I had no idea. But, I found a handful of experts who helped.
Meet Dr. Ed Diener.
Ed is the world’s foremost authority on the science of happiness. His 3-word (AIM) model for a happy approach to life is backed by hundreds of studies.
Here’s the three words from Ed’s model…
Upbeat folks tend to look for positives (Attention), often think of neutral events as being positive and find growth in adversity (Interpretation), and recall more rewarding memories (Memory).
Attention, Interpretation and Memory (AIM)
Now let’s find out how to harness their power to AIM for a happy approach to life.
How to Harness the Power of Attention
Our attention dictates what we see in the world. And research shows it’s impossible to see it all. There’s just too much happening. Our brains can’t keep up.
A powerful experiment showed our brains are information processors and the world is just too full of stimuli to effectively take it all it. Instead, we have to pick and choose what we pay attention to, and our brains are evolutionarily adapted to do this well.
With so much happening, it’s up to us to pick and choose what we want to notice. Our brains will notice anything we permit with our attention.
So how do we harness the power of attention for a happy approach to life?
Research shows several ways.
Focus on the Beauty Around Us
Because there are always both plentiful good things and bad things a person can notice, a person with the habit of attending mostly to the bad inherits the problems of living in an ugly world. In contrast, a person who develops the habit of attending to beauty, the small good works of others, and what is going right in life will enjoy a pleasant worldview.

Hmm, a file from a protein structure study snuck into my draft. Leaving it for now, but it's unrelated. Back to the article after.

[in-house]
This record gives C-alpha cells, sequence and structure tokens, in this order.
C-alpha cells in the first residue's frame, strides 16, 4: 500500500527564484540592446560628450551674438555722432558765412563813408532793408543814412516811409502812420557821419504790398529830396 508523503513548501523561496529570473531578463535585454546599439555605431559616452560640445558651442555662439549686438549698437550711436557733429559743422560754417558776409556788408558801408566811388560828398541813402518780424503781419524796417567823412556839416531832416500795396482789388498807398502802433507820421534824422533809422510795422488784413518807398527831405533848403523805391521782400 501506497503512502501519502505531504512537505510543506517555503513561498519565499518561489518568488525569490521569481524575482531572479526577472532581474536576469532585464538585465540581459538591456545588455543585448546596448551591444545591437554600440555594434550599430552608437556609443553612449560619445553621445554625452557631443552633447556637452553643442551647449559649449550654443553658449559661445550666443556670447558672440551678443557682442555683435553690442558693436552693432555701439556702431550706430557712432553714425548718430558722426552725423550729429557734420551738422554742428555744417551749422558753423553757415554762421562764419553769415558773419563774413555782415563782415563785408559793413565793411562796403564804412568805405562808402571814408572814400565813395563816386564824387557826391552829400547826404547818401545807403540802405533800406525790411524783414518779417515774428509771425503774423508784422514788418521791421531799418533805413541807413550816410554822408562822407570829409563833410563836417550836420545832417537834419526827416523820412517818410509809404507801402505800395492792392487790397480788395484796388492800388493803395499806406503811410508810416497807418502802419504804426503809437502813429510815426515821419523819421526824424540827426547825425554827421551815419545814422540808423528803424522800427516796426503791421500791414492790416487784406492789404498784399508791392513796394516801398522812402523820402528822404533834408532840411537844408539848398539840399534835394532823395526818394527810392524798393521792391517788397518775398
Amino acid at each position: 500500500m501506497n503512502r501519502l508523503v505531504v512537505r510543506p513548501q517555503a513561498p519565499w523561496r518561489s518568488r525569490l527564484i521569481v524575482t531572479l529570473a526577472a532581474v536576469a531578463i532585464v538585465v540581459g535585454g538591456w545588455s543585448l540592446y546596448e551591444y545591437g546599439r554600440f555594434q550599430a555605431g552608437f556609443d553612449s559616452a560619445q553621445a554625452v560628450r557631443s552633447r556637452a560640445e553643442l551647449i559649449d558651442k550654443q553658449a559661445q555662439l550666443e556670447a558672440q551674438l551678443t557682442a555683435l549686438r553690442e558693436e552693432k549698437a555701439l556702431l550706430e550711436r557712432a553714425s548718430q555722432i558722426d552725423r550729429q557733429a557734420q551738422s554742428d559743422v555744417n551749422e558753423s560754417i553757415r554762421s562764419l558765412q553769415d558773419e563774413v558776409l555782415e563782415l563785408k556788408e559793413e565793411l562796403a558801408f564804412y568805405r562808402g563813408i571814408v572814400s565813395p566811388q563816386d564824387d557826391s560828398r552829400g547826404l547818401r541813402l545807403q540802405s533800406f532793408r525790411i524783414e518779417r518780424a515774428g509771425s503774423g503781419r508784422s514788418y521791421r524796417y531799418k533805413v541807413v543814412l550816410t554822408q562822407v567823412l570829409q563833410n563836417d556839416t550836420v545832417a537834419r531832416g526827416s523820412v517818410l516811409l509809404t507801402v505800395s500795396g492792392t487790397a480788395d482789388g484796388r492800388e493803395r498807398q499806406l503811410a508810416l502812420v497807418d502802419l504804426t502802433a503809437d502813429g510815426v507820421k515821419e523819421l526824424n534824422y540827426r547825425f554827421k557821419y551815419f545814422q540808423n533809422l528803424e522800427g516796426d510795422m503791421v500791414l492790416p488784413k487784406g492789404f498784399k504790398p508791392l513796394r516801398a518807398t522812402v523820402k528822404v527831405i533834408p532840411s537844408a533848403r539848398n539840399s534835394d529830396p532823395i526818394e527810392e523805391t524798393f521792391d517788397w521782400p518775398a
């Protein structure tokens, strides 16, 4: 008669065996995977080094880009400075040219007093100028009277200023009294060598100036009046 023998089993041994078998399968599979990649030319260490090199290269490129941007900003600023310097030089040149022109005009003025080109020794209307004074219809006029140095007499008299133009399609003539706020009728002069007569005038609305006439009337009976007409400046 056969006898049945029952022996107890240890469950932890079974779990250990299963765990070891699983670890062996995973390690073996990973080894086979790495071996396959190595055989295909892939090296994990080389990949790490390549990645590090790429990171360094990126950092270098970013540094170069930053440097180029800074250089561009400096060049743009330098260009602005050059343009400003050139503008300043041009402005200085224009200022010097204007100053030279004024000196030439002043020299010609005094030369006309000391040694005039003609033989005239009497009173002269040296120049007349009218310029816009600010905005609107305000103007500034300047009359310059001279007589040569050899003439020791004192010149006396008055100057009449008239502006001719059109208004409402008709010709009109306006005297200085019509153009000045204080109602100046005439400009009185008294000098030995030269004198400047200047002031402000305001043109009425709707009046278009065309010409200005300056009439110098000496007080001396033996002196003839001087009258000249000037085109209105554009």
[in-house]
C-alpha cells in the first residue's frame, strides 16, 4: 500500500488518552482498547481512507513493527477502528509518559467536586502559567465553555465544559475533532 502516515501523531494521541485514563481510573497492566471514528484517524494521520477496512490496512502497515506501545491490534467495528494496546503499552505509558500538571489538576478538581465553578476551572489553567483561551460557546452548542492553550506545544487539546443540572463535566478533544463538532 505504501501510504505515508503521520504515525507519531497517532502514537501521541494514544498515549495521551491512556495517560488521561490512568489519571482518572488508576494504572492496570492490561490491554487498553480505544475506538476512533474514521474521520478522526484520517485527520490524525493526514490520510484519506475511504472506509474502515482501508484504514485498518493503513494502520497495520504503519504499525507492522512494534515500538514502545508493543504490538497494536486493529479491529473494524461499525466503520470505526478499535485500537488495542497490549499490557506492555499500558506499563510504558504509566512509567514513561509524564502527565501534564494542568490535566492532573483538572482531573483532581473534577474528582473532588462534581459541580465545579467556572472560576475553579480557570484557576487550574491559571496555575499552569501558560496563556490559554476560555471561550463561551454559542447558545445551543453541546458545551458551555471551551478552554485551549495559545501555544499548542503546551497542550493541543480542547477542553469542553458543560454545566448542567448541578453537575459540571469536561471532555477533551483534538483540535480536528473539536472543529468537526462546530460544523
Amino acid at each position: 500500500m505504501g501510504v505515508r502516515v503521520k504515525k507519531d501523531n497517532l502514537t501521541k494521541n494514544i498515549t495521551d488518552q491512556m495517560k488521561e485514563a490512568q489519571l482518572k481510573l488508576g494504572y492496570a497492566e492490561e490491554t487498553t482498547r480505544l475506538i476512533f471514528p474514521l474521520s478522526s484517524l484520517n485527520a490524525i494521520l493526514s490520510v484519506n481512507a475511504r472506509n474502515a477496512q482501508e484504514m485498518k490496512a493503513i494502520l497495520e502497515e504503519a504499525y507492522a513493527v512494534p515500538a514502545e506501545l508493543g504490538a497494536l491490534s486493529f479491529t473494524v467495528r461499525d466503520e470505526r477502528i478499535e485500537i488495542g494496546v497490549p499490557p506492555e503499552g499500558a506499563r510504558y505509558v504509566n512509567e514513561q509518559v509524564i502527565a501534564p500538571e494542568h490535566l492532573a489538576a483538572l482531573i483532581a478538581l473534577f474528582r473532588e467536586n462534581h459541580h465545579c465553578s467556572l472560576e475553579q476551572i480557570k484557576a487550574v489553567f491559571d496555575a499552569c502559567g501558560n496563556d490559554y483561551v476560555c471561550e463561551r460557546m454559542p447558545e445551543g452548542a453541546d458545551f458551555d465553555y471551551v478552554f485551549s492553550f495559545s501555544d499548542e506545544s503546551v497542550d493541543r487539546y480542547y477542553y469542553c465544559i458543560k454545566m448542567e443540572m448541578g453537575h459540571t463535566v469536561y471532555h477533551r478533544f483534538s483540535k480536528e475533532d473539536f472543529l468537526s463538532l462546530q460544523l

So to enjoy a pleasant world view, we should take notice of the small works of others, the things in life that are moving in a positive direction, and the beauty all around.
Focusing on the beauty of our world will make us more satisfied with life.
Just how much you may wonder?
Those who said they regularly took notice of something beautiful were 12 percent more likely to say they were satisfied with their lives.
So we’re noticing the beauty around us and feeling more satisfied. Cool.
Happiness expert Sonja Lyubomirsky says optimism is “expecting a desirable future, that good things will be abundant and bad things scarce.” Optimism makes us happier and it can be learned with practice.
Focus on the Positive
Practice focusing on the positive. It makes for a happier world. I am sure you’ve seen the opposite.
Ever notice how unhappy people become when they focus on what’s lacking, what’s wrong, etc.? They are always dissatisfied.
Complain, complain, complain. Very draining. I’ve have yet to meet some one who looks forward to hanging out with a chronic complainer.
Let’s flip the switch here to light up the positive. It’s good for us. In fact, studies show that focusing on the positive helps folks raise their self-esteem and ward off depression.
People with low self-esteem or clinical depression focus too often on the negative things that happen to them;